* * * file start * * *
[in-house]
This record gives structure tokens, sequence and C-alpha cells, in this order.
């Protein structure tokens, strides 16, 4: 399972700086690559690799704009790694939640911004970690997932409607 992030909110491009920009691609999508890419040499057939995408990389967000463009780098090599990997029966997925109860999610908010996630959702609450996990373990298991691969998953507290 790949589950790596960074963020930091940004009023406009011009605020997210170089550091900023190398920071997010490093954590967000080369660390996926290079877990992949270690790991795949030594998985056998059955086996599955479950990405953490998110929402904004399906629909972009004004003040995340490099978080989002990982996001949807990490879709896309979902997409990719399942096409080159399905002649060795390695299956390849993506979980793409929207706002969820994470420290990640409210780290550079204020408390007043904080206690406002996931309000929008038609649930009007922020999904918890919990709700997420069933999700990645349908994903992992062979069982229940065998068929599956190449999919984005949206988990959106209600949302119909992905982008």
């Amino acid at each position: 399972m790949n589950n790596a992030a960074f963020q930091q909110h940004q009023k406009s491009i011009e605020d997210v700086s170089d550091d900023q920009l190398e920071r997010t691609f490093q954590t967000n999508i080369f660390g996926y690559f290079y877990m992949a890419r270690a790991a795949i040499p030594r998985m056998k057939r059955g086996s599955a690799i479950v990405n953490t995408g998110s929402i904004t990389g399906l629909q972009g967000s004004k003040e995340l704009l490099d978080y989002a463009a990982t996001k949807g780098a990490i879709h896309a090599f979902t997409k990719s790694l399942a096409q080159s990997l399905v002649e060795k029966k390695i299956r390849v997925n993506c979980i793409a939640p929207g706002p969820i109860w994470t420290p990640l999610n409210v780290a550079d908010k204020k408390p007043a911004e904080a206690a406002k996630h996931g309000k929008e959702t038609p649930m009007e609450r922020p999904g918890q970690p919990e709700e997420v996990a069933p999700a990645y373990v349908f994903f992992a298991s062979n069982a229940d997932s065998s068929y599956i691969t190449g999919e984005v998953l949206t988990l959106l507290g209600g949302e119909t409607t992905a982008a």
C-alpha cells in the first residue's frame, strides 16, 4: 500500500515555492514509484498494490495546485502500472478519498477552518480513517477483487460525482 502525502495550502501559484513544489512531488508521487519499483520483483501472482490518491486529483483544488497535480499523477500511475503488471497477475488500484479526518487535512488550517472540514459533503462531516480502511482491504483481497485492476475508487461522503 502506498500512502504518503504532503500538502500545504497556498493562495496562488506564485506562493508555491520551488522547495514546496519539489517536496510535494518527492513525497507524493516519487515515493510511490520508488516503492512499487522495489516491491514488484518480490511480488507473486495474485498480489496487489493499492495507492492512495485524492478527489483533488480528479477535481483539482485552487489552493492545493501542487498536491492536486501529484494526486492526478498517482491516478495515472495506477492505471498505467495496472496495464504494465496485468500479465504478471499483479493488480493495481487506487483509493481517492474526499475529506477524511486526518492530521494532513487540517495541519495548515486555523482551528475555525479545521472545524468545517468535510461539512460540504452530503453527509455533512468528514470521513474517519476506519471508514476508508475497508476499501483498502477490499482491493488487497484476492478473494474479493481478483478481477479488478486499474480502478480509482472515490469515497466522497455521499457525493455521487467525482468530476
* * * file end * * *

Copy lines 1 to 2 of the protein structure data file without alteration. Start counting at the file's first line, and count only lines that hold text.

[in-house]
This record gives structure tokens, sequence and C-alpha cells, in this order.